Writers may have different processes for creativity, storytelling or editing, but outlining is a common practice of the most prolific writers. Your outline is like the train tracks that your writing train runs on. If you just run full speed without an outline, that’s a fast track to poorly supported conclusions and scattered thoughts. An outline is not restrictive, though. You can make changes to your original ideas as you write. But the outline will keep you focused and keep you from wandering away from your important points.
So, how do you create an outline that’s workable; one that you can actually use to guide your writing? The process is different for fiction and nonfiction. This article focuses on outlining for nonfiction writing.
Start With the Overall Structure
First, outline the different segments of your piece. If you’re writing a multi-page article or a book with multiple chapters, the first step is to determine what each page or chapter will cover. Once you have a bird’s eye view of the entire piece, you’ll be able to see if the piece is missing anything, or if anything is repetitive or out of order.
If you’re outlining a short article, such as a blog post, then skip this step and start from the next step.
Outline Each Part
For each segment, write out your outline in the following format:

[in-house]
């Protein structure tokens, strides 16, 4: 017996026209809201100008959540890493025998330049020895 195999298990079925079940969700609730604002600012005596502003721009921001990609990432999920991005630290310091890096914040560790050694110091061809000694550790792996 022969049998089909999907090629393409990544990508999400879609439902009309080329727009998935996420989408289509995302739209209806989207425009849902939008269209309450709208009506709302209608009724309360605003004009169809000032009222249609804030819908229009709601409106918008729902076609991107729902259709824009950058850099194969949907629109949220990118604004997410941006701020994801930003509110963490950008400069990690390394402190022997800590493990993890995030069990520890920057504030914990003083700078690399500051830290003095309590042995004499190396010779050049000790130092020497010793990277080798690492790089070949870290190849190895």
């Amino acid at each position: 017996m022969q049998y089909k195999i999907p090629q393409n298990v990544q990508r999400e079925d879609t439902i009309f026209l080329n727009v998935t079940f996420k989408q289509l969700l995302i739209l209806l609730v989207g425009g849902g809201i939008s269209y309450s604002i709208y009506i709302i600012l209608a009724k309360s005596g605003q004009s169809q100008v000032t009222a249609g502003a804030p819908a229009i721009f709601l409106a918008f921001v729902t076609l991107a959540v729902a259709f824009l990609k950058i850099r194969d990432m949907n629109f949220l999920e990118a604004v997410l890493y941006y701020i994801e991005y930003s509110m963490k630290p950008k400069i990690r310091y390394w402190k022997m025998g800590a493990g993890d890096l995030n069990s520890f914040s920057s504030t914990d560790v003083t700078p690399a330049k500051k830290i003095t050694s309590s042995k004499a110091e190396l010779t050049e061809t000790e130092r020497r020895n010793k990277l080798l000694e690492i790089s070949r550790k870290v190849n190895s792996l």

– Purpose or main idea. This is often explained in the very first paragraph.
– Main points, paragraphs or subtitles. These are the handful of points you want to hit throughout the article.
– Supporting details. Within each point, make sure you have supporting details. These could include anecdotes, stories, statistics and more.
– Conclusion. How do you tie all these desperate segments together into one concise idea again?
Keep It Organized
Outlines can get quite complex, especially for larger works. For example, you might be writing an in-depth 10-page blog post with quotes, infographics, statistics, contrasting points of views, etc. or even a book of 200 or more pages. How can you keep all your ideas together, without your outline getting cluttered or ideas getting lost?
First, have a system for organizing your ideas. A typical system used in academic writing is to use roman numerals (I, II, III, etc.) for the first level, alphabets for the second level (A,B,C, etc.) and numbers for the third level (1,2,3,etc.) This lets you have points within points and supporting material for your supporting material without getting lost.
Having good software also helps a lot. For writing complex pieces, Microsoft Word or Open Office generally won’t suffice. Instead, software like Scrivener for Windows (or for Mac), which is designed for writers, can make the whole outlining and writing process much easier. Once you are finished writing, Scrivener also makes it easy to publish your work as an ebook.
Try Writing an Outline
Create an outline for a topic that you’ve researched recently. By the time you finish the outline, you should be able to “see” how the whole piece will unfold from beginning to end. Once you’ve written the outline, start writing and see how the outline makes writing faster and easier.